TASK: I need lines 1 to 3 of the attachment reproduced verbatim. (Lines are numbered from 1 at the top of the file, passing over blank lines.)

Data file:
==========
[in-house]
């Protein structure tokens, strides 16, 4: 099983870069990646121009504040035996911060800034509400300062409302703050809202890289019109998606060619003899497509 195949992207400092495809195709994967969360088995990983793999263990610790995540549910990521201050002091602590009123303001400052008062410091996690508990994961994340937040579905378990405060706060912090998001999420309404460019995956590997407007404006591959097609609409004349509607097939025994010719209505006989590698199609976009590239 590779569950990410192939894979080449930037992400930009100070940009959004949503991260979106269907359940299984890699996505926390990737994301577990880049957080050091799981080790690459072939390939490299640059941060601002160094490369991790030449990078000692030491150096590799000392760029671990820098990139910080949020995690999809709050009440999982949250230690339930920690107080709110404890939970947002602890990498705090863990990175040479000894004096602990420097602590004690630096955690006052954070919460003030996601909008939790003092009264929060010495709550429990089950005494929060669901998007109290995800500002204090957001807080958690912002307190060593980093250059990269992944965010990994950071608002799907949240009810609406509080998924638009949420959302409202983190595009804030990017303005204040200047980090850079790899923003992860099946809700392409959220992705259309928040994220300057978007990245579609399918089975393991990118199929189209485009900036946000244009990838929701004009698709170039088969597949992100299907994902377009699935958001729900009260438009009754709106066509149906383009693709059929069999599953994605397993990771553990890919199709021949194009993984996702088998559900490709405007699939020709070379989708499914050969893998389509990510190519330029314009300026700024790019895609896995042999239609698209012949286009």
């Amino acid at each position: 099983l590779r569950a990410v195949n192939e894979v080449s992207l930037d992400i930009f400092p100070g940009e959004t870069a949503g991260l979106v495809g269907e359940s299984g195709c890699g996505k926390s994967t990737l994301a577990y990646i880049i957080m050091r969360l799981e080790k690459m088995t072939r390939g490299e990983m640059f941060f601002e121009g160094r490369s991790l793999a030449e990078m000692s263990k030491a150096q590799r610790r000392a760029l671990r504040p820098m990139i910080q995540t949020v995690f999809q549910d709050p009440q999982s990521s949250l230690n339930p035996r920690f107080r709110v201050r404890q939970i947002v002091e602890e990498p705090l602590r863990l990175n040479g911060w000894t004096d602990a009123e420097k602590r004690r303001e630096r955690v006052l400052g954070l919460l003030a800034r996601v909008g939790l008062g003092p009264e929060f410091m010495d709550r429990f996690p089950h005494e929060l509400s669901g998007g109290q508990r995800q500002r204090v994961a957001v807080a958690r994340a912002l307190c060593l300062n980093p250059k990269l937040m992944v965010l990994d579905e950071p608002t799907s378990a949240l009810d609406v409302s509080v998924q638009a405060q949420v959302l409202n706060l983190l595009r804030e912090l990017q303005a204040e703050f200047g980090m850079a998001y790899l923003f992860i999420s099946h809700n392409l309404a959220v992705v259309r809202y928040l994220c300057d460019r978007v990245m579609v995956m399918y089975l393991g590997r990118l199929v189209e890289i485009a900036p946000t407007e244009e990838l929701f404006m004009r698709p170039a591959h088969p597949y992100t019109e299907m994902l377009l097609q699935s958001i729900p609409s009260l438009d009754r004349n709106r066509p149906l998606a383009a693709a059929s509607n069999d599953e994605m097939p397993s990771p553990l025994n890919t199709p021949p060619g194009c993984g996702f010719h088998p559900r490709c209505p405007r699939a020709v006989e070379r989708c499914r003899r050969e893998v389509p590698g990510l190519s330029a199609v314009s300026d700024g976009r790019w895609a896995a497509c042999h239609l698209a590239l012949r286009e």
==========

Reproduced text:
[in-house]
């Protein structure tokens, strides 16, 4: 099983870069990646121009504040035996911060800034509400300062409302703050809202890289019109998606060619003899497509 195949992207400092495809195709994967969360088995990983793999263990610790995540549910990521201050002091602590009123303001400052008062410091996690508990994961994340937040579905378990405060706060912090998001999420309404460019995956590997407007404006591959097609609409004349509607097939025994010719209505006989590698199609976009590239 590779569950990410192939894979080449930037992400930009100070940009959004949503991260979106269907359940299984890699996505926390990737994301577990880049957080050091799981080790690459072939390939490299640059941060601002160094490369991790030449990078000692030491150096590799000392760029671990820098990139910080949020995690999809709050009440999982949250230690339930920690107080709110404890939970947002602890990498705090863990990175040479000894004096602990420097602590004690630096955690006052954070919460003030996601909008939790003092009264929060010495709550429990089950005494929060669901998007109290995800500002204090957001807080958690912002307190060593980093250059990269992944965010990994950071608002799907949240009810609406509080998924638009949420959302409202983190595009804030990017303005204040200047980090850079790899923003992860099946809700392409959220992705259309928040994220300057978007990245579609399918089975393991990118199929189209485009900036946000244009990838929701004009698709170039088969597949992100299907994902377009699935958001729900009260438009009754709106066509149906383009693709059929069999599953994605397993990771553990890919199709021949194009993984996702088998559900490709405007699939020709070379989708499914050969893998389509990510190519330029314009300026700024790019895609896995042999239609698209012949286009």
């Amino acid at each position: 099983l590779r569950a990410v195949n192939e894979v080449s992207l930037d992400i930009f400092p100070g940009e959004t870069a949503g991260l979106v495809g269907e359940s299984g195709c890699g996505k926390s994967t990737l994301a577990y990646i880049i957080m050091r969360l799981e080790k690459m088995t072939r390939g490299e990983m640059f941060f601002e121009g160094r490369s991790l793999a030449e990078m000692s263990k030491a150096q590799r610790r000392a760029l671990r504040p820098m990139i910080q995540t949020v995690f999809q549910d709050p009440q999982s990521s949250l230690n339930p035996r920690f107080r709110v201050r404890q939970i947002v002091e602890e990498p705090l602590r863990l990175n040479g911060w000894t004096d602990a009123e420097k602590r004690r303001e630096r955690v006052l400052g954070l919460l003030a800034r996601v909008g939790l008062g003092p009264e929060f410091m010495d709550r429990f996690p089950h005494e929060l509400s669901g998007g109290q508990r995800q500002r204090v994961a957001v807080a958690r994340a912002l307190c060593l300062n980093p250059k990269l937040m992944v965010l990994d579905e950071p608002t799907s378990a949240l009810d609406v409302s509080v998924q638009a405060q949420v959302l409202n706060l983190l595009r804030e912090l990017q303005a204040e703050f200047g980090m850079a998001y790899l923003f992860i999420s099946h809700n392409l309404a959220v992705v259309r809202y928040l994220c300057d460019r978007v990245m579609v995956m399918y089975l393991g590997r990118l199929v189209e890289i485009a900036p946000t407007e244009e990838l929701f404006m004009r698709p170039a591959h088969p597949y992100t019109e299907m994902l377009l097609q699935s958001i729900p609409s009260l438009d009754r004349n709106r066509p149906l998606a383009a693709a059929s509607n069999d599953e994605m097939p397993s990771p553990l025994n890919t199709p021949p060619g194009c993984g996702f010719h088998p559900r490709c209505p405007r699939a020709v006989e070379r989708c499914r003899r050969e893998v389509p590698g990510l190519s330029a199609v314009s300026d700024g976009r790019w895609a896995a497509c042999h239609l698209a590239l012949r286009e």